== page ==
Not every business has a single person as the face of their brand, but it can be a powerful way to build a reputation and establish a market domain for those that do. While companies that have a team or plan to employ a team one day would do better to avoid linking the brand to one person, some event professionals are happy to be solopreneurs and take full ownership of their brand presence.
Using your face to represent your brand is also a smart strategy if you're looking to pivot to B2B services and move into the education side of the industry. Perhaps you're a caterer who feels called to help other caterers grow their business. In that case, it would make sense to tie in your role as an educator with your personal experience in the trenches.
People want to do business with real people. When you're the face of your brand, you attach a human quality to your company that starts building trust and recognition from the start. Everything from behind-the-scenes peeks to snapshots showcasing your work will be associated with you as a person, helping develop stronger connections with your followers.
Ultimately, your choice to be the face of your brand lies in your big picture goals. What do you hope to achieve in the future? Are you seeking to grow your personal brand as a thought leader in the industry, or are you more focused on developing a business beyond your identity? If expansion is in your future, you might consider creating a "face" for your brand that represents your full team. On the other hand, if you're perfectly content to remain solo, you can lean in fully to your role as the chief brand ambassador.
Here are some powerful ways to embrace your brand and inject your personality into your outward presence.
If you feel comfortable being on video, going live on social media is one of the best tactics for blending your personal identity with your business’ brand. Start sharing Instagram Stories and Facebook Live videos to give your followers a taste of your personality. If you want to go the extra mile, you may consider developing long-form video content (like educational webinars or Q&As) to post on YouTube. From there, you can cross-post them on your Facebook page and through Instagram TV to ensure you're getting the broadest reach possible.
If your brand presence spans your whole team, get everyone in on the action, and encourage your employees to share their video content. Video is the next best thing to meeting in person, as it provides a platform for you to help people get to know you as the human being that you are.
Keep It, Professional
At the end of the day, you represent a business. You’re hoping that people will believe in your brand and spend their money on your products or services. While you do want to be relatable and welcoming, you also need to maintain professionalism in your branded content (and your personal content if you’re the face of the brand!).
You don't need to wear a suit and take on a corporate persona; sometimes, you need to rein it in a bit if you want to appeal to a particular client type. For example, perhaps you don't mind a bit of explicit language (zero judgement if that’s you, I’ve been known to drop a four letter word too!) in your day-to-day life. While this might be acceptable in person, it's not the smartest idea to swear on camera if you're trying to earn new high-end clients. It might be part of your personality, but it does not need to become a part of your brand.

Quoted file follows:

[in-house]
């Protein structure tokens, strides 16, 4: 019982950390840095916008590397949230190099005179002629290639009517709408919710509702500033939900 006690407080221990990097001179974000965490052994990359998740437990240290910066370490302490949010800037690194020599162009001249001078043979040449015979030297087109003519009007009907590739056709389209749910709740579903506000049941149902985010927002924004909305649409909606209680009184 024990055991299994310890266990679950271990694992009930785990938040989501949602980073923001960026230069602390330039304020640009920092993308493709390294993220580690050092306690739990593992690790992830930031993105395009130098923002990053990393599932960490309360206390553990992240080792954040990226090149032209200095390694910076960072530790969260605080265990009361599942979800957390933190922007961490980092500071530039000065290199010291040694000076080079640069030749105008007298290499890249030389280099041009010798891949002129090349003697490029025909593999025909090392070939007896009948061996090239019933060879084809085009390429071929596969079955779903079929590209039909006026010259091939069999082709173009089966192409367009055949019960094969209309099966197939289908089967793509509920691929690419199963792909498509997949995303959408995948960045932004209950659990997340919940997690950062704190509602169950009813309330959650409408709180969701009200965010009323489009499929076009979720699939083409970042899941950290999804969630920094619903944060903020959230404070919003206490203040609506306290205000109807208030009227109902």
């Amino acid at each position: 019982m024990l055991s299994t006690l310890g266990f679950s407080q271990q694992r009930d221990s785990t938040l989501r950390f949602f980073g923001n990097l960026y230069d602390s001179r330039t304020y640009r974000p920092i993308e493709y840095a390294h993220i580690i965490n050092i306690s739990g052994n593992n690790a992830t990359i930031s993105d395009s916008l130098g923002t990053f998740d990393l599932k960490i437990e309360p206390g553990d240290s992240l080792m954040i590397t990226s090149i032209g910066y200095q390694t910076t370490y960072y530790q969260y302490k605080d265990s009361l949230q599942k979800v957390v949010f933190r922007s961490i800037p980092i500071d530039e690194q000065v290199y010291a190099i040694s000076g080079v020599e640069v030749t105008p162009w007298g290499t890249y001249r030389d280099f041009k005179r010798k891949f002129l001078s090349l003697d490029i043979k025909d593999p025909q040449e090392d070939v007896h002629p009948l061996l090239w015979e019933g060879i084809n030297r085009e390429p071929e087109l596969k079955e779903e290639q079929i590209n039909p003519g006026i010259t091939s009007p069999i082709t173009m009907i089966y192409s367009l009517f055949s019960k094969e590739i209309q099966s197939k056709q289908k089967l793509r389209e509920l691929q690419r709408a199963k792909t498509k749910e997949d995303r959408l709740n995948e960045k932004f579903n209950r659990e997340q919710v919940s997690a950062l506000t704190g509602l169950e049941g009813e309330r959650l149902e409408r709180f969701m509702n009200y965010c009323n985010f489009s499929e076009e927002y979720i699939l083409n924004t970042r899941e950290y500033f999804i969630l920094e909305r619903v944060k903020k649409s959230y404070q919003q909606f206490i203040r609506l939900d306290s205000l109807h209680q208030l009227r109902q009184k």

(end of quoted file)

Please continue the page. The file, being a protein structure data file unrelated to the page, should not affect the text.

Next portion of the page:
At the end of the day, your business is not about you (even if you’re the “face”) — it’s about your clients and how you can meet them in a way that serves their needs and draws them into your sales and marketing funnel.
If you're ready to take social media off your plate, it can be challenging if you're the only face of your brand. You might feel like you have to be connected all day, every day, to make an impact. That’s not to say you can’t share the load with someone else. You've trained your audience to expect to see you, so you need to be the one creating the content; however, that doesn't mean you have to be the one remembering to post every day.
Instead, it would be best to intentionally create your content before outsourcing to an employee or contractor. It might mean setting aside one day a month to record four YouTube videos or 30 Instagram Story snippets that you can handoff to your social media manager. As the face of your brand, this is the only way to outsource social media—otherwise, you risk muddying the waters and diluting your brand identity.
Being the face of your brand can certainly be a successful strategy for solopreneurs, but that doesn't mean it's your only option. Not every business owner wants to be in the spotlight, and that's OK—you can still be successful. Some people are camera-shy and prefer to keep their hands busy behind the scenes, and there's nothing wrong with that.
Just remember that being on camera isn't about you; it's about providing your client with valuable information that will help them make a purchasing decision. You're just the purveyor of a message, so as long as you have that down, you're good to go. As a business owner or manager, you don't need to be "the face" of your brand, but you do need to create a face for clients to look for and start building that Know, Like, Trust factor that turns a follower into a client.